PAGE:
United States District Court, M.D. Pennsylvania
REPORT AND RECOMMENDATION ON PLAINTIFF'S MOTION
FOR SUMMARY JUDGMENT (DOC. 14)
William I. Arbuckle U.S. Magistrate Judge.
December 29, 2016, Plaintiff June Taylor
(“Plaintiff”) initiated this pro se
action alleging that Defendant Santander Bank
(“Defendant”) violated the Fair Debt Collections
Act. Presently before the Court is Plaintiff's Motion for
Summary Judgment. (Doc. 14). For the reasons explained
herein, IT IS RECOMMENDED THAT Plaintiff's Motion for
Summary Judgment be DISMISSED without prejudice.
BACKGROUND AND PROCEDURAL HISTORY
December 29, 2016, Plaintiff filed a Complaint alleging that
Defendant violated the Fair Debt Collections Act. (Doc. 1).
The Complaint, however, appeared to be incomplete and was not
signed by Plaintiff.
January 20, 2017, the Court issued its Standing Practice
Order, which advised Plaintiff that:
One type of pre-trial motion is a motion for summary judgment
under Fed.R.Civ.P. 56. The motion may be made by any party,
with or without supporting affidavits. Under Rule 56(e) the
affidavits may be supplemented or opposed by depositions,
answers to interrogatories or further affidavits. The
affidavits may also be supplemented by admissions on file and
other appropriate evidentiary material.
Local Rule 56.1 requires a motion for summary judgment to
be accompanied by a separate document containing a short and
concise statement of material facts in numbered
paragraphs. . . . The local rule further requires that
the statements of material fact by both parties must include
a reference to that part of the record that supports each
(Doc. 2) (emphasis added).
February 21, 2017, Plaintiff filed a Motion Requesting Leave
to Proceed In Forma Pauperis (“IFP”).
(Doc. 4). On February 23, 2017, the Court granted
Plaintiff's IFP Motion, but ordered that service of the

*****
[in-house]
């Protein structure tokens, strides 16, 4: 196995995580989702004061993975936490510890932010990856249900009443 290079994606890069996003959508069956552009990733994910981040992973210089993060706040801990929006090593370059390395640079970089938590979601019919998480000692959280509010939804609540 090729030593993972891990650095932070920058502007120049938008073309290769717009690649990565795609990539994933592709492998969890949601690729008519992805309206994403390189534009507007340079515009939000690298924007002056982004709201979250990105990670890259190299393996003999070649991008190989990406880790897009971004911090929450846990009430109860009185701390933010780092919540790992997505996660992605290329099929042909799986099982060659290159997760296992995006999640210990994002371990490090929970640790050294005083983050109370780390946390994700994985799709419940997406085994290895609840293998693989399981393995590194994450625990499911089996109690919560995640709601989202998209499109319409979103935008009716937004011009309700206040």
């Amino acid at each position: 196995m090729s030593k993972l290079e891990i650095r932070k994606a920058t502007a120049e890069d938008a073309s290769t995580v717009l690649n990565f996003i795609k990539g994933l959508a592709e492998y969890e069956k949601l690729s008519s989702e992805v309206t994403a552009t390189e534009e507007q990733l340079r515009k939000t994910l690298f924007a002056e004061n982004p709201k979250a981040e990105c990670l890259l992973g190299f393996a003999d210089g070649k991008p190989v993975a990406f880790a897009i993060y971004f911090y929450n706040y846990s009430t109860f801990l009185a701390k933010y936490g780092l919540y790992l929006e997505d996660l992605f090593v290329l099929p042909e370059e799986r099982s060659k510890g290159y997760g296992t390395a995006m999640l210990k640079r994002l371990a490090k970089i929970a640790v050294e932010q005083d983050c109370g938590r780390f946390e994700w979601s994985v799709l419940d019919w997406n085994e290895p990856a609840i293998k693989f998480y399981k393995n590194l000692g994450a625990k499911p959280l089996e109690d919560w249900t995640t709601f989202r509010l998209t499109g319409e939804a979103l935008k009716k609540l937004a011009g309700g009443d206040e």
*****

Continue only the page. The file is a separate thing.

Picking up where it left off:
Complaint be held in abeyance until Plaintiff filed either a
complete copy of her Complaint or an amended complaint. (Doc.
February 27, 2017, Plaintiff filed a document entitled
“Exhibit D.” (Doc. 6). Exhibit D appears to be a
letter sent by Plaintiff to Defendant in March of 2015.
Id. There is no Exhibit A, B, or C in the case
record. On April 12, 2017, the Court, once again, instructed
Plaintiff to file a complete copy of her Complaint or an
amended complaint, and admonished her that failure to timely
comply with the Court's Order could result in dismissal
of this case for failure to prosecute. (Doc. 7).
April 25, 2017, Plaintiff filed an Amended Complaint. (Doc.
8). Like the original Complaint, Plaintiff's Amended
Complaint was a single page, was not signed, and included a
one-page exhibit-this time a copy of an April 2017 letter
from Defendant addressed to Plaintiff. Id. Plaintiff
did not sign her Amended Complaint. Id. On April 27,
2017, the Court directed Plaintiff to file and sign a second
amended complaint. (Doc. 9). The Court also observed, for
Plaintiff's benefit, that her Amended Complaint did not
“allege sufficient facts to state a legal claim of any
sort, ” because it contained only conclusory legal
26, 2017, Plaintiff filed a Second Amended Complaint. (Doc.
10). Plaintiff's Second Amended Complaint is almost
identical to her First Amended Complaint with two notable
exceptions-it is signed, and it includes a complaint
submitted to the Consumer Financial Protection Bureau along
with a one-page document entitled “Investigation
Report” attached as exhibits. In her Second Amended
Complaint, under the heading “Nature of the
Action” Plaintiff alleges that:
1. This is a Claim under The Consumer Credit Protection Act
(15 U.S.C. 1607 et seq), in connection with violation of the
Fair Debt ...